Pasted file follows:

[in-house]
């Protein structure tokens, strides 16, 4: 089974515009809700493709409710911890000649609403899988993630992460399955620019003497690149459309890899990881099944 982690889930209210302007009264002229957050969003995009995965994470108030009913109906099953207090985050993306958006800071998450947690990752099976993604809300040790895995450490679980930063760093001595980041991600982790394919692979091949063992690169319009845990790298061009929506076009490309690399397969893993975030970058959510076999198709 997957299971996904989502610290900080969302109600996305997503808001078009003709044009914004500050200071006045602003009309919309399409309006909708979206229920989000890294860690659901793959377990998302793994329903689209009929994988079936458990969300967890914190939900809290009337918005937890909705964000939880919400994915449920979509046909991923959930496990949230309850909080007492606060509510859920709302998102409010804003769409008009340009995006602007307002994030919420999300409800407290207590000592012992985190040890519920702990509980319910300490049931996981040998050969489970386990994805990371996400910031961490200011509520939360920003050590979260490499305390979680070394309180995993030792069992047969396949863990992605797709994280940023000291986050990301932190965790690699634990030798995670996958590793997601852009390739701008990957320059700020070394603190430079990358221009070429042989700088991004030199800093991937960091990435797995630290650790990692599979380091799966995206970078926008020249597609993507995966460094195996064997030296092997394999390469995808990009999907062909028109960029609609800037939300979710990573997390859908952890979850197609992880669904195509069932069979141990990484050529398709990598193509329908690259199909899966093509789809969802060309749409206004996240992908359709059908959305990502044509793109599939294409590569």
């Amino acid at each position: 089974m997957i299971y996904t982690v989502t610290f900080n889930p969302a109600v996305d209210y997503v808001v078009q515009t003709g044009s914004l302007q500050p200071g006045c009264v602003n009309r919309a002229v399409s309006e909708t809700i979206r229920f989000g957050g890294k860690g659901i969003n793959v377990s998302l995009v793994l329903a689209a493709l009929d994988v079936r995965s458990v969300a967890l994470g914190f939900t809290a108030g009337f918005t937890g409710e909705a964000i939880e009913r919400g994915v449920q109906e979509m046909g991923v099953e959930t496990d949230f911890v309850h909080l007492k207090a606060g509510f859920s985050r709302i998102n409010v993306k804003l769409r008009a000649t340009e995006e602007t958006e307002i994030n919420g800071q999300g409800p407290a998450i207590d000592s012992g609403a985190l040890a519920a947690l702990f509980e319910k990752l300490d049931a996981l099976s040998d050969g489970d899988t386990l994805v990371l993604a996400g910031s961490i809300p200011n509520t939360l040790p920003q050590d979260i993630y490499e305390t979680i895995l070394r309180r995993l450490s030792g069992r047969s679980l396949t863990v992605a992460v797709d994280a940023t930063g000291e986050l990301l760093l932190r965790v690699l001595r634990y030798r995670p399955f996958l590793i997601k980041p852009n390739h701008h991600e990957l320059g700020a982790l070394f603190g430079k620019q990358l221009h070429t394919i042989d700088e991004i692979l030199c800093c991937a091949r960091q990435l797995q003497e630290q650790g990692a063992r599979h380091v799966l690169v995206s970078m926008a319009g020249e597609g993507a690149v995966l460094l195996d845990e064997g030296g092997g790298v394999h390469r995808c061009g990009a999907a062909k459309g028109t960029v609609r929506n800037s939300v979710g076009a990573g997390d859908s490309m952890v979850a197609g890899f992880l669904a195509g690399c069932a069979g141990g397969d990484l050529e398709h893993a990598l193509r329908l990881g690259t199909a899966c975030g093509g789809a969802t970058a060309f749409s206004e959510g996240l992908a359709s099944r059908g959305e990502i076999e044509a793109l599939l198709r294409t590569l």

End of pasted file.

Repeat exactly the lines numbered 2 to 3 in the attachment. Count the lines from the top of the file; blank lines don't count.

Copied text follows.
């Protein structure tokens, strides 16, 4: 089974515009809700493709409710911890000649609403899988993630992460399955620019003497690149459309890899990881099944 982690889930209210302007009264002229957050969003995009995965994470108030009913109906099953207090985050993306958006800071998450947690990752099976993604809300040790895995450490679980930063760093001595980041991600982790394919692979091949063992690169319009845990790298061009929506076009490309690399397969893993975030970058959510076999198709 997957299971996904989502610290900080969302109600996305997503808001078009003709044009914004500050200071006045602003009309919309399409309006909708979206229920989000890294860690659901793959377990998302793994329903689209009929994988079936458990969300967890914190939900809290009337918005937890909705964000939880919400994915449920979509046909991923959930496990949230309850909080007492606060509510859920709302998102409010804003769409008009340009995006602007307002994030919420999300409800407290207590000592012992985190040890519920702990509980319910300490049931996981040998050969489970386990994805990371996400910031961490200011509520939360920003050590979260490499305390979680070394309180995993030792069992047969396949863990992605797709994280940023000291986050990301932190965790690699634990030798995670996958590793997601852009390739701008990957320059700020070394603190430079990358221009070429042989700088991004030199800093991937960091990435797995630290650790990692599979380091799966995206970078926008020249597609993507995966460094195996064997030296092997394999390469995808990009999907062909028109960029609609800037939300979710990573997390859908952890979850197609992880669904195509069932069979141990990484050529398709990598193509329908690259199909899966093509789809969802060309749409206004996240992908359709059908959305990502044509793109599939294409590569």
């Amino acid at each position: 089974m997957i299971y996904t982690v989502t610290f900080n889930p969302a109600v996305d209210y997503v808001v078009q515009t003709g044009s914004l302007q500050p200071g006045c009264v602003n009309r919309a002229v399409s309006e909708t809700i979206r229920f989000g957050g890294k860690g659901i969003n793959v377990s998302l995009v793994l329903a689209a493709l009929d994988v079936r995965s458990v969300a967890l994470g914190f939900t809290a108030g009337f918005t937890g409710e909705a964000i939880e009913r919400g994915v449920q109906e979509m046909g991923v099953e959930t496990d949230f911890v309850h909080l007492k207090a606060g509510f859920s985050r709302i998102n409010v993306k804003l769409r008009a000649t340009e995006e602007t958006e307002i994030n919420g800071q999300g409800p407290a998450i207590d000592s012992g609403a985190l040890a519920a947690l702990f509980e319910k990752l300490d049931a996981l099976s040998d050969g489970d899988t386990l994805v990371l993604a996400g910031s961490i809300p200011n509520t939360l040790p920003q050590d979260i993630y490499e305390t979680i895995l070394r309180r995993l450490s030792g069992r047969s679980l396949t863990v992605a992460v797709d994280a940023t930063g000291e986050l990301l760093l932190r965790v690699l001595r634990y030798r995670p399955f996958l590793i997601k980041p852009n390739h701008h991600e990957l320059g700020a982790l070394f603190g430079k620019q990358l221009h070429t394919i042989d700088e991004i692979l030199c800093c991937a091949r960091q990435l797995q003497e630290q650790g990692a063992r599979h380091v799966l690169v995206s970078m926008a319009g020249e597609g993507a690149v995966l460094l195996d845990e064997g030296g092997g790298v394999h390469r995808c061009g990009a999907a062909k459309g028109t960029v609609r929506n800037s939300v979710g076009a990573g997390d859908s490309m952890v979850a197609g890899f992880l669904a195509g690399c069932a069979g141990g397969d990484l050529e398709h893993a990598l193509r329908l990881g690259t199909a899966c975030g093509g789809a969802t970058a060309f749409s206004e959510g996240l992908a359709s099944r059908g959305e990502i076999e044509a793109l599939l198709r294409t590569l």